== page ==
What Is Gambling?


Gambling is an activity in which people stake or risk something of value (usually money or possessions) upon the outcome of a contest of chance or a future contingent event not under their control or influence, in the expectation of winning a prize. It includes activities such as playing card games, dice, roulette, horse or greyhound racing, lotteries and scratch-off tickets. However, it does not include bona fide business transactions for securities or commodities, contracts of indemnity or guaranty, or life, health or accident insurance.

Problem gambling is a serious mental disorder in which individuals have an intense, uncontrollable urge to gamble that leads to significant consequences, including problems with relationships and work or school performance. It can also cause financial difficulties and lead to legal troubles, homelessness and suicide. The prevalence of problem gambling is unknown, but the majority of those diagnosed with a pathological gambling disorder report beginning to develop symptoms in adolescence or young adulthood.

Longitudinal research on gambling is difficult, but it is becoming more common and sophisticated. These studies can offer a glimpse of how gambling changes over time, allowing researchers to test whether an individual’s gambling behavior is the result of a specific period in their life or if they are progressing toward a pathological gambling disorder. These studies are also useful for understanding the role of social environments in gambling.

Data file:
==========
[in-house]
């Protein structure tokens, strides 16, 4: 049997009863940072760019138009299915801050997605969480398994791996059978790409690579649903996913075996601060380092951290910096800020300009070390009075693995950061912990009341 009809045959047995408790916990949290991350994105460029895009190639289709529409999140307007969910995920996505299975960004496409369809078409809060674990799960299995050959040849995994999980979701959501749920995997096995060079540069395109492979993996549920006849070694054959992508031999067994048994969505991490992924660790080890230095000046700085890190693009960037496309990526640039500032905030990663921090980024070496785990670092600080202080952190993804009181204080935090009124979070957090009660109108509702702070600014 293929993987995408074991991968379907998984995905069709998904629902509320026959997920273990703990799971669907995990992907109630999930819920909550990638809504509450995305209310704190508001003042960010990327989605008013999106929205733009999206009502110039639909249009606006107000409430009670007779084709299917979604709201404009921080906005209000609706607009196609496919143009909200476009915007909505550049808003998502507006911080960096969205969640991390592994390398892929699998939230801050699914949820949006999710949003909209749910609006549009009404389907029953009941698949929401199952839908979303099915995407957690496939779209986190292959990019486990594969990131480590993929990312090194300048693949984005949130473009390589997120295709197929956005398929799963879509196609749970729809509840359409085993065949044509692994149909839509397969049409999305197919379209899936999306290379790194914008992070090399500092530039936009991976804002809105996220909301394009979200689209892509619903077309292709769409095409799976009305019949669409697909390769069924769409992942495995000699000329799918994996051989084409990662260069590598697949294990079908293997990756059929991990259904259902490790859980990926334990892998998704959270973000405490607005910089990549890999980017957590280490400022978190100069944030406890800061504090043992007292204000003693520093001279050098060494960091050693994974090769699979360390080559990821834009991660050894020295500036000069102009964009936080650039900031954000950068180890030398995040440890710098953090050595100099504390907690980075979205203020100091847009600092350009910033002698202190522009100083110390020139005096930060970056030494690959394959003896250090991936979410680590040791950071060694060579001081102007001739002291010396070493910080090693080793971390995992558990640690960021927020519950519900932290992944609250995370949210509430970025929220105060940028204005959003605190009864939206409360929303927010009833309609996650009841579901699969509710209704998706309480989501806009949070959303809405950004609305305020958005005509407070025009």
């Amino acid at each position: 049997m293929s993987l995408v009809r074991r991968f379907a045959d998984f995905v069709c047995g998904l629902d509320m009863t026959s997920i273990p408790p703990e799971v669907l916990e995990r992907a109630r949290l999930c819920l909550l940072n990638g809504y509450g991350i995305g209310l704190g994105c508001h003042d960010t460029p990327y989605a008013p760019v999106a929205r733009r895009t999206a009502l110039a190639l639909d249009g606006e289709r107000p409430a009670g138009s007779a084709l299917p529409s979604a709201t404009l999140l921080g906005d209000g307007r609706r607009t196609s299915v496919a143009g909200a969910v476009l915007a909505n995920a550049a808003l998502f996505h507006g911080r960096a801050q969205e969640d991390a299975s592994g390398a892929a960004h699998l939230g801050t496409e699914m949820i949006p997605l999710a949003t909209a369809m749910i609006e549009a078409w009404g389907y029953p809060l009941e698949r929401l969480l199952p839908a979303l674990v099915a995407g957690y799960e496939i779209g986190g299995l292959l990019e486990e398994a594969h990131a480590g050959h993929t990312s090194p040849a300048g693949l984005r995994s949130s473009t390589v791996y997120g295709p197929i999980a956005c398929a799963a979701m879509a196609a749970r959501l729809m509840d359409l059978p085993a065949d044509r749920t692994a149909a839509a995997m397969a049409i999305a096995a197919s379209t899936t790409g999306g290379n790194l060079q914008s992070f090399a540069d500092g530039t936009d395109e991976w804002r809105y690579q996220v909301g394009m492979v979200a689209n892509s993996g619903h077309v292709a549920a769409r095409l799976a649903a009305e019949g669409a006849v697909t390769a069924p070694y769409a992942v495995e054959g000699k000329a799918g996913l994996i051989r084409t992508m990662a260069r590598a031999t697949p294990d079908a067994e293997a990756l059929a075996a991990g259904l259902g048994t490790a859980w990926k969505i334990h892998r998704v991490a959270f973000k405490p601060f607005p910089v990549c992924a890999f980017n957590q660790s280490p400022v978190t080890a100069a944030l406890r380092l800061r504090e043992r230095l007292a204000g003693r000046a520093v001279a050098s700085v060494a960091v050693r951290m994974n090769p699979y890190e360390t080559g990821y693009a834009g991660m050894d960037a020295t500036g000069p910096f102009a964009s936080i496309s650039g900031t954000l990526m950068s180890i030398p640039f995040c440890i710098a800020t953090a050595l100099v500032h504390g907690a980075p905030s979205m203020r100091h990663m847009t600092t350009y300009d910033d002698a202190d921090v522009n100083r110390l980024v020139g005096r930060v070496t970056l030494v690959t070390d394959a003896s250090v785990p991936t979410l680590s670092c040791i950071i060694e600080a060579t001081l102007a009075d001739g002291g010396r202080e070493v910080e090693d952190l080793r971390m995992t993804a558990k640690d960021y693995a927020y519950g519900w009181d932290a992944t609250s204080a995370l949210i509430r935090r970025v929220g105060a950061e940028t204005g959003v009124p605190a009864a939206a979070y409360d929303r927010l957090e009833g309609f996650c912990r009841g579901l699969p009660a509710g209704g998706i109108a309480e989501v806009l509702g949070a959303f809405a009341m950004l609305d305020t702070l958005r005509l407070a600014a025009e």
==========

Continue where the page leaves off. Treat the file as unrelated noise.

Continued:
There are several effective treatment options for those suffering from a gambling addiction, including counseling, pharmacotherapy and cognitive behavioral therapy. However, a person with a gambling addiction may still feel compelled to gamble even after seeking help for their problem. It is therefore important for them to have a strong support network, and seek out a counselor who can help them cope with their addiction in healthy ways.

Many people turn to gambling for psychological or emotional reasons. They may find it helps to relieve unpleasant feelings, such as boredom or depression, and they might enjoy the excitement of hoping for a big win. It is a good idea for these people to try to learn healthier ways to manage their moods, such as by exercising, spending time with friends who don’t gamble, participating in recreational activities or practicing relaxation techniques.

For those with a severe gambling problem, inpatient or residential treatment programs may be necessary. These programs provide round-the-clock care, and often involve group therapy and a mentor who is a former compulsive gambler. Some of these programs are based on the twelve-step model used in Alcoholics Anonymous, while others are specialized in treating gambling disorders. For people with a gambling disorder, it is also important to address any underlying mood conditions, as these may be triggers for the gambling addiction. For example, depression and anxiety can be exacerbated by stress and can make it harder to resist the temptation to gamble.